One of the main reasons for me to switch to the Sony mirrorless system back in 2015 was the reduced size and weight of their cameras. I have small hands and and holding a heavy camera in front of my face for hours just sucked. I really used to work with monsterous cameras like a Canon 1ds MKIII which was my working horse for many years. Not to speak of a bulky Phase One medium format camera.
For almost five years, things have changed for me. I go lighter now with my Lowepro ProTactic 350AW backpack. It is tiny enough to fit under a seat on a plane which is a huge advantage for me. And it still fits all the gear that I need for my projects and when being on the road.
Like in every photo bag, you can adjust the inner dividers according to your needs. I keep the camera at the top, so it is protected the best. There's a hard shell on the top of the backpack, therefore nothing can destroy the display of the camera.
I am not a fan of the side pockets that allow access to the gear from the side, but as this is not a camera bag review, I will continue to talk about what I carry with me.
I work with fixed focal lenghts all the time. And I decide not to take more than three focal lengths when traveling. So, depending on the job, I make my choice. For shooting nudes, I take my Zeiss Batis 85mm f/1.8, my Sony Zeiss 55mm f/1.8 and the tiny yet great Sony Zeis 35mm f/2.8. Those lenses work excellent, even on the 61 MP resolution of the new Sony a7 RIV.
Body-wise, I have the Sony a7 RIV and my old a7 RII as a backup in my bag. As they have different batteries, I have to carry two different sets. This sucks, but as luck would happen, I never needed to use the backup gear, anyways (knock on wood). It really travels with me only as a backup. It's not a second camera that I use.
The new batteries of the a7 RIV are really nice. One battery takes me almost through an entire day. And this includes filming as well. But as you never know, I have three spare ones in my luggage as well.
Speaking of backups, I also have a second Sony charger with me. Just to re-charge faster (one loading cycle takes around 2.5 hours) and to be on the safe side as you cannot buy a charger on a remote island.
I work with a brand new Apple Macbook Air. It is equipped with 1TB SSD harddisk and 8GB of RAM. Except for Capture One and Photoshop, I don't run any additional software on it. Before every job, I delete all data, so I really travel with a sort of empty harddrive to be able to copy all photos and videos to the computer.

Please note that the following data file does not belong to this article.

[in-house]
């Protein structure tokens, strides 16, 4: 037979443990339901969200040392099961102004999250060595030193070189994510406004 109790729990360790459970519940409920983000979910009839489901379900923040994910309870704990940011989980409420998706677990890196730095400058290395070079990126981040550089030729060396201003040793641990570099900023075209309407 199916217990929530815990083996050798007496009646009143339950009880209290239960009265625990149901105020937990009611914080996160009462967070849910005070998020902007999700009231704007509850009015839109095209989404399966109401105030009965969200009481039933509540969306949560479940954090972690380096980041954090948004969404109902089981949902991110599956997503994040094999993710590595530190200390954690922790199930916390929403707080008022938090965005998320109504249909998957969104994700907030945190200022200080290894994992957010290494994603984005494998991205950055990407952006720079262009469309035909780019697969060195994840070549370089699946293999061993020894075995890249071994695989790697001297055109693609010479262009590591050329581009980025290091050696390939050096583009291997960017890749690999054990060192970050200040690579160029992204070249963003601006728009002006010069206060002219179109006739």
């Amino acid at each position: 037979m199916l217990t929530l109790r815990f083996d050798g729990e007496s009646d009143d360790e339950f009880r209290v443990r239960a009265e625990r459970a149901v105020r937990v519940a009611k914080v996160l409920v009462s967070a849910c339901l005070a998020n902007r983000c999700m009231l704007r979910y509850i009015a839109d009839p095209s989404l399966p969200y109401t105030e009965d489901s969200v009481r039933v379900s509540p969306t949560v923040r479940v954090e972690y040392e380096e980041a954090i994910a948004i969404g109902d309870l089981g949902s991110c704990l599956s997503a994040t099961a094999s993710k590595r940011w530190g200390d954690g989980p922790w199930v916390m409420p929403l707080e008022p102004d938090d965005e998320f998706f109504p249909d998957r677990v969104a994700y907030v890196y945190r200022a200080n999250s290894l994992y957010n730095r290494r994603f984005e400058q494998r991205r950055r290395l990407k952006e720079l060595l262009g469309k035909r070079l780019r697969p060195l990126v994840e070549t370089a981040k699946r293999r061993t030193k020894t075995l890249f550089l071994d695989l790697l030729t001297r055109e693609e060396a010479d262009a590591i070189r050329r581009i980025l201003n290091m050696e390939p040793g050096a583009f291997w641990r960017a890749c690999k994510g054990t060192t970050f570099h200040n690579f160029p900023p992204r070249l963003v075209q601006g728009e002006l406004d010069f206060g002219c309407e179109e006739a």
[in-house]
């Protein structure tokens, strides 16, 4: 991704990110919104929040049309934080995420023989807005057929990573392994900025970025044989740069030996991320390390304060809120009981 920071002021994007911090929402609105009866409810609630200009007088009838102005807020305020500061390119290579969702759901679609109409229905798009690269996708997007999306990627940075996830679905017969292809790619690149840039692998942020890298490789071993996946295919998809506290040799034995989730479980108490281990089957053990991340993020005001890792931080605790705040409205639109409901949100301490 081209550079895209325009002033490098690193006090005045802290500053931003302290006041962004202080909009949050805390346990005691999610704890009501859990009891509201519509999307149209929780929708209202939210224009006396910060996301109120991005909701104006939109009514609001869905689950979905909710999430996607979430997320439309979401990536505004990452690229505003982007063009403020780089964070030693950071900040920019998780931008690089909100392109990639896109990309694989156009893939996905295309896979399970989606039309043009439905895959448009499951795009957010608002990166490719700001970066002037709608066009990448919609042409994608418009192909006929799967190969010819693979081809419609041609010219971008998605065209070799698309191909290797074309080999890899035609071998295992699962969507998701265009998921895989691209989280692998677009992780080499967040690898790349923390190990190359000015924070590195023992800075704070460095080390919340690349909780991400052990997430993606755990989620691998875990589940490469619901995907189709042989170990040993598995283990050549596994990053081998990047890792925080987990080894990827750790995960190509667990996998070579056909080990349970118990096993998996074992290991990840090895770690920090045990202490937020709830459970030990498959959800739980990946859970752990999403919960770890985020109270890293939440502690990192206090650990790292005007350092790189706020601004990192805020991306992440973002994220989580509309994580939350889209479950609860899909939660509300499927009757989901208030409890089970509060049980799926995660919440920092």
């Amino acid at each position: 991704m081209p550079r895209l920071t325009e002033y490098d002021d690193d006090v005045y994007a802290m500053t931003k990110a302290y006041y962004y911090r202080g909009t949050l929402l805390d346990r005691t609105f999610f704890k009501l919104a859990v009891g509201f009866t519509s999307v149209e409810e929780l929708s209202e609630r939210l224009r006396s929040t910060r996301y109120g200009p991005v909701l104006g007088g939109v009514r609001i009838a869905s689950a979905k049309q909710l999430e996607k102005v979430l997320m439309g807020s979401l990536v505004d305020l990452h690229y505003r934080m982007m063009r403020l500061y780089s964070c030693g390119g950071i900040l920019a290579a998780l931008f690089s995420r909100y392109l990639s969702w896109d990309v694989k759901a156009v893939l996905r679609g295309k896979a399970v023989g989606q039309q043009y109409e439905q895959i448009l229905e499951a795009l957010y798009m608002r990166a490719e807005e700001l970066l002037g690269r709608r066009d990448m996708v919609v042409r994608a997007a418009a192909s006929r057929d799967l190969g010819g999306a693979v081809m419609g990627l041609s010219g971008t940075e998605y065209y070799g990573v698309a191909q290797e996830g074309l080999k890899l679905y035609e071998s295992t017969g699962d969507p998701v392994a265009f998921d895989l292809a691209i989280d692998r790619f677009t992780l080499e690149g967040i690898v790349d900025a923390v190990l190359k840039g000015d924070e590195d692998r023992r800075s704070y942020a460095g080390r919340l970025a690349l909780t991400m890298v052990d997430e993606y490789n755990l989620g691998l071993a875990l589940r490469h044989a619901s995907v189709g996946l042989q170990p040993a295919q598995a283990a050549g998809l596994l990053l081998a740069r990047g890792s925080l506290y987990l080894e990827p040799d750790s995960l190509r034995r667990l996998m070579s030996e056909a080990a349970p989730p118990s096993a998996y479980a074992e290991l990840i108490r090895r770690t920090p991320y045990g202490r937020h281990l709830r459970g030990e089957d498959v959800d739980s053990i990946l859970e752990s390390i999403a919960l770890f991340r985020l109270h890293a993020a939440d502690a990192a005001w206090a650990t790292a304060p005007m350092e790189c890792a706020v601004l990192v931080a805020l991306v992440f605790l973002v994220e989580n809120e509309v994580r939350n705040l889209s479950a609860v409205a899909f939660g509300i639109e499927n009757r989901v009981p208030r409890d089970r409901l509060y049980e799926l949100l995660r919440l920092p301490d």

I bought the new Sony Tough SD cards. They are a bit more pricey, but said to be very stable and they are super fast. This is a huge time saver. With the Sandisk SD drive for USB-C, I can copy a full card in less than 10 minutes onto the computer. Sometimes it even takes only three minutes or so, but I guess the card wasn't full then.
Besides that, there's a little bag with my Sony lavalier microphone and connector which is a lovely piece (I reviewed it in an older blog article here). And I forgot to pull it out of my backpack for this picture, but there's also an external harddrive, so I always have three copies of the produced data from every job.
I keep the SD cards inside a tiny, sealred plastic bag in my pocket when they are full and they will rest there until I get back to my office. This helps me to make sure, I never lose any data. Even if the backpack gets stolen. Another copy is on the harddrive of the Macbook. And a third copy is on the external drive. Recently, clients also asked me to upload photos before I get to my office. This would mean, they have the fourth copy of the data. No worries about losing data any longer.
The mini tripod called T-Pod is always with me as well. And there's room for a GoPro Hero4. Quite an old GoPro, but it does the job for filming a timelapse or something. Additionally, I have a set of lenses and glass to hold in front of my lens when photographing to create those blurry effects, I often do.
Inside the backpack, I carry a pen, paper (e.g. contracts) and useful stuff like rubber hair-bands, because some models forget to bring them on set.
Simon Bolz, Frankfurt
Tel.: +49 (69) 95 82 02 12
Mob.: +49 (172) 620 55 18